Riah Phiyega: The police commissioner with the tin heart

William Saunderson-Meyer on the suspended SAPS chief, whose term of office finally came to an end this week


Monday was Riah Phiyega’s last day as the National Police Commissioner. Well, sort of. 

There was no goodbye office party, with coffee and cookies. There were no nostalgic farewell speeches with loyal subordinates surreptitiously knuckling away a tear.

Because Phiyega has been suspended from her job for the past 20 months, she hasn’t had the schlepp of battling through the Pretoria traffic to turn up at her Wachthuis office and actually work. Another positive for her has been that this unintended vacation has, naturally, been on full pay.

Despite the suspension, Phiyega does have some bragging rights. She is, for example, the only commissioner since George Fivaz, a career policeman appointed in 1994 by President Nelson Mandela, to complete the statutory five-year term. 

Jackie Selebi, a political appointment by President Thabo Mbeki, had his office unexpectedly truncated by a 15-year jail sentence for corruption. Bheki Cele, a political appointment by President Jacob Zuma, survived barely two years before being fired after a board of inquiry into claims of corruption found him unfit for service. 

Phiyega, too, was found by a board of inquiry to be unfit for office, following the death from police fire of 34 miners at Marikana. Earlier, the Farlam commission of inquiry into the Marikana incident found that she her evidence to the commission had been misleading. 

One would know none of this from the SA Police Service (SAPS) website’s history of the service, which is a marvellous example of how to airbrush inconvenient truths. Maybe airbrushing is too subtle a description. SAPS’s official account of its past is industrial-scale propagandistic spraypainting.

To start with, this history commences in 1994. Presumably this is to avoid recounting the sullying incidents dating back to the force’s actual formation in 1913, lest we start drawing embarrassing analogies with the present day.

More specifically, Selebi’s appointment – a disaster not only for SAPS but for Interpol, the international police agency of which he was head until charged – is noted with the unintentionally comical observation that he marked the beginning of a “new era” for the SAPS. As it turned out, a new era, indeed, but not as was intended. 

Selebi’s subsequent abrupt departure is not even mentioned, never mind the reason for it. Similarly, with Cele.

Phiyega’s personal Waterloo, the Battle of Marikana, is never mentioned. Nor, obviously, the Farlam Commission, or the board of inquiry, or her suspension.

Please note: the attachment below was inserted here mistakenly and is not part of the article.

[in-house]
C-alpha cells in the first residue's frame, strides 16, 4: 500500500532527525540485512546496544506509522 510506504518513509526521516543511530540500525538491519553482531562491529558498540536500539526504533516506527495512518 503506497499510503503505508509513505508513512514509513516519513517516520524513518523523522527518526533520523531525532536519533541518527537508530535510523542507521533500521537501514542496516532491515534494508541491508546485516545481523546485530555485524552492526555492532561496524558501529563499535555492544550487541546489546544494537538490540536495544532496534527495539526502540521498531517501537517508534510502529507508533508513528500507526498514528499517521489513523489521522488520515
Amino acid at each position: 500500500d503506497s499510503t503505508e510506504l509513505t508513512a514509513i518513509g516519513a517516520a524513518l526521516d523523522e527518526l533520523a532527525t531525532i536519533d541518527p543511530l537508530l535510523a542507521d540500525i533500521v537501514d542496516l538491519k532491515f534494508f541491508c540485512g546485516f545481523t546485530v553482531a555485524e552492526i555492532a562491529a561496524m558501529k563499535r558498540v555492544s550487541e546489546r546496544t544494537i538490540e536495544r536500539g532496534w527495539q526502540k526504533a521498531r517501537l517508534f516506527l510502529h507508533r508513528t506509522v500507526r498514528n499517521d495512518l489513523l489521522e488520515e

Phiyega’s name occurs only twice. Once, to record her appointment as commissioner, with the police minister assuring her of “all necessary support to ensure that we collectively continue to deal a blow to crime”. The second mention is a 2013 speech commemorating the police service’s centenary. 

Her speech – which the SAPS history breathily describes as “inspirational” – is actually a perfunctory introduction to the main speaker, the minister of police. Despite its brevity, it does have its own moments of unintended hilarity.

“Nothing will deter us,” boasts Phiyega without a blush, just a year after Marikana, “from ensuring that our women and men in blue conduct themselves at all times in a manner which is beyond reproach. At the same time we must tackle crime and criminals with vigour yet within the confines of the very laws which we are Constitutionally bound to uphold.”

These are remarkable words from a woman who has never shown the faintest public sign of contrition for Marikana. For she and Marikana have become synonymous. If one googles “Phiyega”, the search engine’s auto-complete instantaneously couples her name to the massacre. 

It must surely, at some level, hurt that it is for this tragedy that she will go down in history? To be ignominiously shuffled from the stage, always to be remembered as the one who presided over the unthinkable, the first police massacre under an African National Congress government – a massacre eerily echoing the 1960 Sharpeville killings by the guardians of the apartheid state – must be an emotional burden, no matter how brazen a face she puts on it.

On the other hand, perhaps this insouciance is not act and there indeed is no burden. Phiyega was an ANC deployee, not a through-the-ranks public servant. Politicians are not renowned for being finely attuned to feelings of shame and remorse.

As she put it when introducing the minister, presumably with a straight face, “We can never change history. In fact we must carefully preserve history so that we can celebrate the fact that injustices of the past have been rectified.”

Trust us, Phiyega, we will. South Africa will remember. 

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